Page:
Sydney & The Secret Garden of Koh Samui
Hi, I’m Sydney your tour guide and local visiting Archaeologist from Coconut Villas on Bang Por Beach.
I’m going to take you on a mystical tour where we will wander amongst unclad goddesses and into the depths of Samui’s private historic gardens. Here you will often find Pop Stars and famous Dj’s, Actors and other personalities completing photo sessions amid the wonders perched beneath the heavens of Koh Samui.
The most spectacular views over the whole of Koh Samui’s mountains can be found at the top of Kao Yai, the island’s highest peak. This summit also reveals one of the island’s most treasured sanctuaries, and it is here where our tour begins. Being an Archaeologist, this site is more than interesting to me in a number of ways. The primary reason being that there are discoveries at every turn, and for those experiencing this for the very first time it is a delight for me to watch as new explorers peer through the jungle to see what awaits them beyond.
Motionless, as if Medusa from Greek mythology had paid a welcome visit, a garden of stone statues lingers in silence amongst these grounds known most commonly as Tanim Waterfall & Magic Garden.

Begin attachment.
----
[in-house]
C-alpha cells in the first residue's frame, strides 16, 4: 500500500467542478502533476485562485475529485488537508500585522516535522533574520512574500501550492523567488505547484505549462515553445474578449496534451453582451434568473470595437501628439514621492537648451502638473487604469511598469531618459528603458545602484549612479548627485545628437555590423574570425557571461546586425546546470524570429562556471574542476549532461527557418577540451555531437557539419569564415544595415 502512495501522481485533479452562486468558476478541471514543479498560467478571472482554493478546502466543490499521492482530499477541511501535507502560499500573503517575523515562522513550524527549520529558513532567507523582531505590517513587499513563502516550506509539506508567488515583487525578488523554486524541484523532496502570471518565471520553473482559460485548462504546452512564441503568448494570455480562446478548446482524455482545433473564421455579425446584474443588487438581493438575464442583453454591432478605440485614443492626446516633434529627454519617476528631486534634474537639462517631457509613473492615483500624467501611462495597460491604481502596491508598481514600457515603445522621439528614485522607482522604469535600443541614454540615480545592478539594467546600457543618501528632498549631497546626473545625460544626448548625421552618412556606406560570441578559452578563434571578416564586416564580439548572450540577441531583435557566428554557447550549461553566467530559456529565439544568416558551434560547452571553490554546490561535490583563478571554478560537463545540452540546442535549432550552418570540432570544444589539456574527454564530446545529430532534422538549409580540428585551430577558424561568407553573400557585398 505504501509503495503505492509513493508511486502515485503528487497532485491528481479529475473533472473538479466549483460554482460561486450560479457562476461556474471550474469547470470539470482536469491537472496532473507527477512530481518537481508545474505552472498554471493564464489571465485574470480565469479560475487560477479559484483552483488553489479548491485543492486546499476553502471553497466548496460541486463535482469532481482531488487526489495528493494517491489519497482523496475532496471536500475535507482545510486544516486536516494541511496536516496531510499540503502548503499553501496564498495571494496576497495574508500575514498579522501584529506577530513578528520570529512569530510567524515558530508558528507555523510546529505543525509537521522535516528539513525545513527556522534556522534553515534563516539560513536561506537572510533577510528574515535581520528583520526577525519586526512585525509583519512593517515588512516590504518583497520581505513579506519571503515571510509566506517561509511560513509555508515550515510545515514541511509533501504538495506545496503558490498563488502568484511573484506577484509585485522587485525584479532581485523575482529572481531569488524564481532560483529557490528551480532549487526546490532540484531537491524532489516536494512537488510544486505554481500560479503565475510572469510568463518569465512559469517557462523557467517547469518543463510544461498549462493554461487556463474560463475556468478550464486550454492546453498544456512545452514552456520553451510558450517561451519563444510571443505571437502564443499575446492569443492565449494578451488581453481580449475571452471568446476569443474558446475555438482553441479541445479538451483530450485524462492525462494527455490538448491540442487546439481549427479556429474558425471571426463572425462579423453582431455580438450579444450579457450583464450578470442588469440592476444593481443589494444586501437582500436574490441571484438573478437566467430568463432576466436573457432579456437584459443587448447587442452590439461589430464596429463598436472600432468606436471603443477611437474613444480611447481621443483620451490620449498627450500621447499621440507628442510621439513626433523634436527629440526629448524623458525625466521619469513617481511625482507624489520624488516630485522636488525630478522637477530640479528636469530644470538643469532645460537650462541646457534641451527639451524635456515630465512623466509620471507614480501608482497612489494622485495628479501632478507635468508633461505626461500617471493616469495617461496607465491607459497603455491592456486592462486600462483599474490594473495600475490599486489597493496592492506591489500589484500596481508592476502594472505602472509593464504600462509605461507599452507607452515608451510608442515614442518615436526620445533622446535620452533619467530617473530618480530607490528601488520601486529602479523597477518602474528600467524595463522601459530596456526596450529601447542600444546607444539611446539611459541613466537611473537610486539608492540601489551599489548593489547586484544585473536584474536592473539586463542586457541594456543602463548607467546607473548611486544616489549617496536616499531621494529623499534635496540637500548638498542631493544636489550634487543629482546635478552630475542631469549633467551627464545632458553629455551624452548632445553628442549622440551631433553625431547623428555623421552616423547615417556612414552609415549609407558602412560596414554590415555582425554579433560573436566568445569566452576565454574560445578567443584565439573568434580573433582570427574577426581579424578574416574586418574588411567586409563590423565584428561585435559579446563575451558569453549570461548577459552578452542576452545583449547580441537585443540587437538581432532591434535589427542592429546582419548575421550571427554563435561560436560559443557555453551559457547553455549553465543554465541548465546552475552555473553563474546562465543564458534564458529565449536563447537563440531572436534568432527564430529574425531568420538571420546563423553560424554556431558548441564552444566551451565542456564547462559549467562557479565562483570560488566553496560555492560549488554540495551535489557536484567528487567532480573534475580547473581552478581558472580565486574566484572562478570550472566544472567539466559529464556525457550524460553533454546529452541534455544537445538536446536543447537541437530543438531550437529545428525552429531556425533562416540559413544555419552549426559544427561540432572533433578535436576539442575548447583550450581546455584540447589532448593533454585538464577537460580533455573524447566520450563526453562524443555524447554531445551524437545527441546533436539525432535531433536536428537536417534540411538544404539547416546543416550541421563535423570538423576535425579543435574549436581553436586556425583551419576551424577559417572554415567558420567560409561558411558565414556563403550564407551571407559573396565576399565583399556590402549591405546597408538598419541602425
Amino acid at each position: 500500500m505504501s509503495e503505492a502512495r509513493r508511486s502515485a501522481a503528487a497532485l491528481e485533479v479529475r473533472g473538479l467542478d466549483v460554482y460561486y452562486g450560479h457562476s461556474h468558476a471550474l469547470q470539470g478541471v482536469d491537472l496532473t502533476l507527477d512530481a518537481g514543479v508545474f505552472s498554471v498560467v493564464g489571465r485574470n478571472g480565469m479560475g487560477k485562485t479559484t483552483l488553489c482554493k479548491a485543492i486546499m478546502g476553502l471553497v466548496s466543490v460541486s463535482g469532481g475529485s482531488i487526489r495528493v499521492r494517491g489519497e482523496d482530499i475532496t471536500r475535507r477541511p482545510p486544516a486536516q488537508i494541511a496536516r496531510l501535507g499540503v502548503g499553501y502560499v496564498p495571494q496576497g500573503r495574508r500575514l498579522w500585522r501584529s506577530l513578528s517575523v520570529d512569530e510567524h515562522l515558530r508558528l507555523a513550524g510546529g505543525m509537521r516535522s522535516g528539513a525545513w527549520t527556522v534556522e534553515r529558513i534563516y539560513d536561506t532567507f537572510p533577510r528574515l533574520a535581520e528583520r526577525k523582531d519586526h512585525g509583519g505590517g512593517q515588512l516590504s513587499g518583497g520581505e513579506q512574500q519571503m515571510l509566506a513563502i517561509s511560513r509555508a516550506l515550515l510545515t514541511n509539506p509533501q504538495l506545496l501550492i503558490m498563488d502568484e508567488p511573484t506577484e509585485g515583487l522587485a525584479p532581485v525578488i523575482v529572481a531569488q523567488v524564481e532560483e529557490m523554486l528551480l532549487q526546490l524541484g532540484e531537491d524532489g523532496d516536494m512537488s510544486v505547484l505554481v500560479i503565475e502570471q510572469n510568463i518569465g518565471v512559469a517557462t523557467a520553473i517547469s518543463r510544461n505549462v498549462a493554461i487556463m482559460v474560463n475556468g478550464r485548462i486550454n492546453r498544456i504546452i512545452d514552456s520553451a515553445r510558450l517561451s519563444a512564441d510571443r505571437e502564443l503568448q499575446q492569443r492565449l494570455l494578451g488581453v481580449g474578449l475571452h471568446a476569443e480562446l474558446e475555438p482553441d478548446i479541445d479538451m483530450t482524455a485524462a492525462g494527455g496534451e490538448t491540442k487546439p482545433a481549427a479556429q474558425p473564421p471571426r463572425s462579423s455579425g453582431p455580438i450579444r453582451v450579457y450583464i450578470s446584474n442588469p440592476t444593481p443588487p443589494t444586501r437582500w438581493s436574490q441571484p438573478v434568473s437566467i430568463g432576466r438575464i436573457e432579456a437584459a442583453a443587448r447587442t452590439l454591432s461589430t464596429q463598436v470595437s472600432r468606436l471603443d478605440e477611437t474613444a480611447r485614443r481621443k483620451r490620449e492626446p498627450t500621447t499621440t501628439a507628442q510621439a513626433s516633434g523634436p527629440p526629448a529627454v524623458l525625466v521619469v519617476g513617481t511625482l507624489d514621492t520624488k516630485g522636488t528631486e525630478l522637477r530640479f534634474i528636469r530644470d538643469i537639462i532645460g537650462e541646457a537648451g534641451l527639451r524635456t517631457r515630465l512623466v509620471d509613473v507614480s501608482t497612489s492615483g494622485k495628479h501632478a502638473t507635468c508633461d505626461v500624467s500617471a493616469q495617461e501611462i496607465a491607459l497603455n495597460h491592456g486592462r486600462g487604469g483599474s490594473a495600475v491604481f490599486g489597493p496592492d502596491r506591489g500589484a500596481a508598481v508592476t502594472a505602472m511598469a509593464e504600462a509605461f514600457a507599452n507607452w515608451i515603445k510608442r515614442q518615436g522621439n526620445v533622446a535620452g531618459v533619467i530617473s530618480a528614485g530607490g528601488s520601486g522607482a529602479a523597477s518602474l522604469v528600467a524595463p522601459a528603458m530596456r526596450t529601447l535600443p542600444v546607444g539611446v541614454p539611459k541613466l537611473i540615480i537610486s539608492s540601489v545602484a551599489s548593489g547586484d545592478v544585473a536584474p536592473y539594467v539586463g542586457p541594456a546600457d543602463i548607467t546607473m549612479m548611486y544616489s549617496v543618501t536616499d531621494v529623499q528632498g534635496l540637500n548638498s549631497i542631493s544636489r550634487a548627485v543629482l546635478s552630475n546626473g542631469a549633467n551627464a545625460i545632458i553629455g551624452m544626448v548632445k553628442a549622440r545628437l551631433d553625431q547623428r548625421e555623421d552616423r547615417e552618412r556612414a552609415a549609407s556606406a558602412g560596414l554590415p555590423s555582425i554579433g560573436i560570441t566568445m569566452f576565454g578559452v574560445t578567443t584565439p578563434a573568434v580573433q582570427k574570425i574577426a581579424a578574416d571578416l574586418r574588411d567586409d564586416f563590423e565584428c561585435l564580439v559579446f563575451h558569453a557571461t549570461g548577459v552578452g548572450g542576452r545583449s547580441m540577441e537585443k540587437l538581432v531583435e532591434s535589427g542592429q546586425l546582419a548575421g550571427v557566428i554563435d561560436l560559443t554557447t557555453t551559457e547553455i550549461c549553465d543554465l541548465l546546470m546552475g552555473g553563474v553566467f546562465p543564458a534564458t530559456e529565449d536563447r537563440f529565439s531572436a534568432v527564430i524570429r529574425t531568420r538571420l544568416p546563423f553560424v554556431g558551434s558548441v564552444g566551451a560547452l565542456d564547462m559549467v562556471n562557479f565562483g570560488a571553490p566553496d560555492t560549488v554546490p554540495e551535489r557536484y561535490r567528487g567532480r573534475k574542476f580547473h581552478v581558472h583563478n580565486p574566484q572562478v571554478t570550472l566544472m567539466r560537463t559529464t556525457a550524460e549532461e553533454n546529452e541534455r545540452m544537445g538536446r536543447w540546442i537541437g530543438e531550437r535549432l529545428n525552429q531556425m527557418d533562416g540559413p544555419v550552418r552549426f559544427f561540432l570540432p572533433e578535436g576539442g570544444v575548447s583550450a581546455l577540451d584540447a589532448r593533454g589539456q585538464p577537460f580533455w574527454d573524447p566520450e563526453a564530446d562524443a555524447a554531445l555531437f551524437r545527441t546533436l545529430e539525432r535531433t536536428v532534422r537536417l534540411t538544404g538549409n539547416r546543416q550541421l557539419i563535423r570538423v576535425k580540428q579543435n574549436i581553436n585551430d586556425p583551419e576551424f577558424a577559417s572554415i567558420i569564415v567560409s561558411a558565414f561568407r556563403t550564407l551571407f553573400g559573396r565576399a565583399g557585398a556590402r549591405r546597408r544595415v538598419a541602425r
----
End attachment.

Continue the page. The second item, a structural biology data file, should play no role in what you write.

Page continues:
Built over a period of more than twenty-five years, this garden is the unique creation of a local gardener and farmer by trade, who began this task in 1976 at the ripe age of 77. Upon arrival at this garden, the first thing you see is a stunning sculpture entangled with the roots of a great, ancient tree on a large rock, standing like a protector over the secret garden. This sculpture was hand made by Khun Lung Chai in memory of the creator, his father Khun Paw Nim Thongsuk, and also gives the sanctuary its alternate name of Uncle Nim’s Magic Garden.
From the summit you are faced by a tree-lined stony stairway, winding its way down to the beautiful garden below. Mimicking a reversed stairway to heaven, once accomplishing the bottom you will discover a house, over-grown with moss and tropical vegetation. These houses, of which there are a few, were built in order to house travelling, or wandering monks in need of a place to sleep for the night. Khun Nim initially started visiting the site on Kao Yai from Namuang where he lived, to farm durian fruit and coffee. Over the years of resting here after a hard day’s work he fell more and more enamoured with the scenic tropical jungle and vegetation, with flowering trees giving way to natural springs, rivers and waterfalls. It was here that he conceived his dream of constructing an eternal garden for his final resting place, in reflection of the heaven he believed he would soon be going to.